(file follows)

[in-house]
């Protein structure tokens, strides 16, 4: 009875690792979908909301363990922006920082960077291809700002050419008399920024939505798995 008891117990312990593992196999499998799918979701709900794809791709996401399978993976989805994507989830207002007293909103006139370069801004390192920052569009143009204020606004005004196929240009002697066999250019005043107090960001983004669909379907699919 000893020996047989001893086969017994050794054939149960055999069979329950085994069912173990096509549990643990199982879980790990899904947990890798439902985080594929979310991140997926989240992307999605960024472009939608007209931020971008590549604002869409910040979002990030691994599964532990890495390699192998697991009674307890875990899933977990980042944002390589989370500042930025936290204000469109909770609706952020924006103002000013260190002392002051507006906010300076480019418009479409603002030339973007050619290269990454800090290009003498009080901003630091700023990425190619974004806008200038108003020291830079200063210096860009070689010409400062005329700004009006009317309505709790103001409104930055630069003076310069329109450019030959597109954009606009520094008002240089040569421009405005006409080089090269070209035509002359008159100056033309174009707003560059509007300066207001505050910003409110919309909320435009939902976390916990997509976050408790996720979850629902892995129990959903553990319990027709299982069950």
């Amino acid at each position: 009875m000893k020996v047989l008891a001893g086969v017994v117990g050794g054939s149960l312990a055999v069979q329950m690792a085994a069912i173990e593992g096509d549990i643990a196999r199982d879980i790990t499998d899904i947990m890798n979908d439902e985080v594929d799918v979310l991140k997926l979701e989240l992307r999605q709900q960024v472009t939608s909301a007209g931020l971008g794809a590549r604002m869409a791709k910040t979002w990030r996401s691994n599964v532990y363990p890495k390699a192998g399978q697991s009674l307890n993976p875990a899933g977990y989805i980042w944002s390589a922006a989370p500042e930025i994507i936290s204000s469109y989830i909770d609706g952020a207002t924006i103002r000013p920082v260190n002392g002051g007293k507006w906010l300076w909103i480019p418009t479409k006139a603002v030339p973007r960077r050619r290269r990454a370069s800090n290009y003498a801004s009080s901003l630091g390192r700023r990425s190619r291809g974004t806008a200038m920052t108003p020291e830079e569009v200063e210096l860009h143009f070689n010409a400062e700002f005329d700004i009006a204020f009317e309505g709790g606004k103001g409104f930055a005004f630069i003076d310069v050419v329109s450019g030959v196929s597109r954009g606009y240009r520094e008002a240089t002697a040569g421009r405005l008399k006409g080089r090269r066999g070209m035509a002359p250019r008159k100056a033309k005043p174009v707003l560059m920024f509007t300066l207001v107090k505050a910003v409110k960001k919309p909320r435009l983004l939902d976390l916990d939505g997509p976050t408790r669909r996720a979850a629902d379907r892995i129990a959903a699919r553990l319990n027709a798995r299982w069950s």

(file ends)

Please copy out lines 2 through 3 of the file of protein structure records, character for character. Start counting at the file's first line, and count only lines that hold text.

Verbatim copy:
């Protein structure tokens, strides 16, 4: 009875690792979908909301363990922006920082960077291809700002050419008399920024939505798995 008891117990312990593992196999499998799918979701709900794809791709996401399978993976989805994507989830207002007293909103006139370069801004390192920052569009143009204020606004005004196929240009002697066999250019005043107090960001983004669909379907699919 000893020996047989001893086969017994050794054939149960055999069979329950085994069912173990096509549990643990199982879980790990899904947990890798439902985080594929979310991140997926989240992307999605960024472009939608007209931020971008590549604002869409910040979002990030691994599964532990890495390699192998697991009674307890875990899933977990980042944002390589989370500042930025936290204000469109909770609706952020924006103002000013260190002392002051507006906010300076480019418009479409603002030339973007050619290269990454800090290009003498009080901003630091700023990425190619974004806008200038108003020291830079200063210096860009070689010409400062005329700004009006009317309505709790103001409104930055630069003076310069329109450019030959597109954009606009520094008002240089040569421009405005006409080089090269070209035509002359008159100056033309174009707003560059509007300066207001505050910003409110919309909320435009939902976390916990997509976050408790996720979850629902892995129990959903553990319990027709299982069950």
């Amino acid at each position: 009875m000893k020996v047989l008891a001893g086969v017994v117990g050794g054939s149960l312990a055999v069979q329950m690792a085994a069912i173990e593992g096509d549990i643990a196999r199982d879980i790990t499998d899904i947990m890798n979908d439902e985080v594929d799918v979310l991140k997926l979701e989240l992307r999605q709900q960024v472009t939608s909301a007209g931020l971008g794809a590549r604002m869409a791709k910040t979002w990030r996401s691994n599964v532990y363990p890495k390699a192998g399978q697991s009674l307890n993976p875990a899933g977990y989805i980042w944002s390589a922006a989370p500042e930025i994507i936290s204000s469109y989830i909770d609706g952020a207002t924006i103002r000013p920082v260190n002392g002051g007293k507006w906010l300076w909103i480019p418009t479409k006139a603002v030339p973007r960077r050619r290269r990454a370069s800090n290009y003498a801004s009080s901003l630091g390192r700023r990425s190619r291809g974004t806008a200038m920052t108003p020291e830079e569009v200063e210096l860009h143009f070689n010409a400062e700002f005329d700004i009006a204020f009317e309505g709790g606004k103001g409104f930055a005004f630069i003076d310069v050419v329109s450019g030959v196929s597109r954009g606009y240009r520094e008002a240089t002697a040569g421009r405005l008399k006409g080089r090269r066999g070209m035509a002359p250019r008159k100056a033309k005043p174009v707003l560059m920024f509007t300066l207001v107090k505050a910003v409110k960001k919309p909320r435009l983004l939902d976390l916990d939505g997509p976050t408790r669909r996720a979850a629902d379907r892995i129990a959903a699919r553990l319990n027709a798995r299982w069950s």